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Andrew Porter wary of Racing set-piece prowess ahead of Champions Cup opener

Leinster prop recovering from lengthy shift against Ulster after deputising for sent off Cian Healy

No prizes for guessing which two defeats, perhaps of the last 27 years, hurt Leinster the most; the 2019 Champions Cup final against Saracens in Newcastle and when losing last May’s decider against La Rochelle in the last play of the game.

Last week’s stirring, 14-man comeback win from 22-3 down over Ulster a week ago was a timely tonic but the latter defeat in Marseille will be remembered every bit as acutely this week as they prepared for their opening European assignment against Racing 92 in Le Havre on Saturday (kick-off 2pm local time/1pm Irish, live on BT Sport).

“The last time we played in Europe it was a tough day over in Marseille,” recalled Andrew Porter on Monday. “You can tell there is a pep in everyone’s step this morning coming into training. It is a completely different week to a URC week. The excitement builds up to the weekend. We know we have to put in the work against a team like Racing. They are really special weeks and we remember last year and not for the right reasons. That is really pushing us on.”

Not that Leinster have an exclusive preserve on European pain. Racing have become the new Munster/Clermont after losing three of the last seven finals in search of a first star, including the 15-12 loss to Leinster in Bilbao in 2018 when the sides last met.

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“They will remember that game and be hurting from it,” admitted Porter. “They will want to show that they are the best team in Europe. It’s easy to remember your wins but a lot easier to remember the losses in those big games and they won’t have forgotten that one in the same way that we haven’t forgotten the one against La Rochelle last season in Marseille. They could look at that game as a blueprint. It was obviously a very close game but they have evolved since that.”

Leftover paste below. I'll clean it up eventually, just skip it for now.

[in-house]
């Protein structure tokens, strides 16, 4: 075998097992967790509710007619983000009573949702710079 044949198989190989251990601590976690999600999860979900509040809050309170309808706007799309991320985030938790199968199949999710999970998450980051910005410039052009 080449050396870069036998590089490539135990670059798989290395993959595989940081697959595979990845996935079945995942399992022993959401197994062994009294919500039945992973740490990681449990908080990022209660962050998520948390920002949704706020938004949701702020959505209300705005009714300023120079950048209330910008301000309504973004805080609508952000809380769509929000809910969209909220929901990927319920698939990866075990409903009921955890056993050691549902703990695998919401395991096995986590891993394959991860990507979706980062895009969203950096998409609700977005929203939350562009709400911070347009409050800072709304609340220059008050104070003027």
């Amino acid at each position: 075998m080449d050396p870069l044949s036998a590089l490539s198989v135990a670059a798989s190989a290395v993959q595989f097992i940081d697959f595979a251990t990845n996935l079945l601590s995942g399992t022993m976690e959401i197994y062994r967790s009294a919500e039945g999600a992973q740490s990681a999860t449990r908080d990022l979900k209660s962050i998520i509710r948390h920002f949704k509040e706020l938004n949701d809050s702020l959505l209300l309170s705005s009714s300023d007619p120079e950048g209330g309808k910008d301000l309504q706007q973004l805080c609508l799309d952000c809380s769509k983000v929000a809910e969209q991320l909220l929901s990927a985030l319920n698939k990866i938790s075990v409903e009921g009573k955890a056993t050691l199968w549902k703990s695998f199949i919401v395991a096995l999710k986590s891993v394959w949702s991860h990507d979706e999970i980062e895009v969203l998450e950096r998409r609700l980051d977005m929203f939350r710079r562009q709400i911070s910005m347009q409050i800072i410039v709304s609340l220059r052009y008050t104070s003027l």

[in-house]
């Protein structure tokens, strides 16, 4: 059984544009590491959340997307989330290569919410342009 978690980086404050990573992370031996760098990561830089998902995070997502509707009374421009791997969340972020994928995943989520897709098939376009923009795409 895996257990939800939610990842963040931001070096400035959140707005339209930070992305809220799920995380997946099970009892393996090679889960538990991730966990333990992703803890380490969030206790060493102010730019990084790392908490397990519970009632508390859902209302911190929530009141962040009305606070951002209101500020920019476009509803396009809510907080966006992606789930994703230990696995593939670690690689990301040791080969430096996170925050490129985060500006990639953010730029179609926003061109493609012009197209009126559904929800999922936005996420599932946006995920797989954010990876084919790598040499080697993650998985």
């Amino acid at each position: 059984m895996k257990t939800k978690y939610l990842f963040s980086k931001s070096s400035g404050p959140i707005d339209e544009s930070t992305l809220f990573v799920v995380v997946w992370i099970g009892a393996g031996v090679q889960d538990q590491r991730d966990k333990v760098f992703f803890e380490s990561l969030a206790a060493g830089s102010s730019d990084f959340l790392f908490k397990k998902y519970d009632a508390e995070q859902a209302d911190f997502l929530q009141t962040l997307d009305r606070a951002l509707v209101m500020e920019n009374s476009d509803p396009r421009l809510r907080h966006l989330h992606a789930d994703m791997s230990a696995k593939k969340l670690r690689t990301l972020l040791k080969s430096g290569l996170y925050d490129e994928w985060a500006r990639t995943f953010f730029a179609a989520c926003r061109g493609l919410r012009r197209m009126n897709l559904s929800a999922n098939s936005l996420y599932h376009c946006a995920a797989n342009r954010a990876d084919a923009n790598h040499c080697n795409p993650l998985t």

Porter’s abiding memory of that try-less final was the amount of Leinster fans who made the trek to northern Spain.

“Even seeing my dad in the stand after the game is one of those memories you will take with you your whole life,” said Porter, in reference to his father Ernie, an old-school inside centre in his playing days with Old Wesley.

“I remember how physical the game itself was and how much tempo Racing played with so I don’t think it will be too dissimilar.”

Even when resting front-liners last week Racing did untold damage to the Toulon lineout when registering the only away win of the weekend in the Top 14 in climbing to second on the back of a fifth successive victory.

“They have an incredible lineout. They are top for lineouts steals in the Top14 so it will be a huge game for our set-piece but we are more than capable and ready for it.”

“They are a bit different compared to a lot of other French packs,” Porter added. “They are obviously big men but they are big athletic men that can get around the park. It’s a huge challenge for us this week, especially over in France.”

Cian Healy’s 21st minute red card against Ulster, which has been overturned, lit a fire in Porter’s belly if also meaning a longer than expected 54-minute shift for Porter.

“Everyone has to work an extra five or ten per cent harder but I definitely felt it after the game. I was bollixed after it.”

In addition to putting himself about, Porter made a couple of trademark steals, although he admits that he has had to be more selective.

“Seanie O’Brien is doing great work in our ruck and our contact piece in our team play. It’s reading the game and a lot of the time I’m told not to go for them because you obviously want to fill the defensive line, but if it’s on it’s on.

“It’s more coaching the decision-making than the actual technique itself because if you are there in the ruck you are obviously leaving yourselves one short in the defensive line. My technique has come down to the way I’m training and also the coaches are coaching me in my decision-making.”

Gerry Thornley

Gerry Thornley

Gerry Thornley is Rugby Correspondent of The Irish Times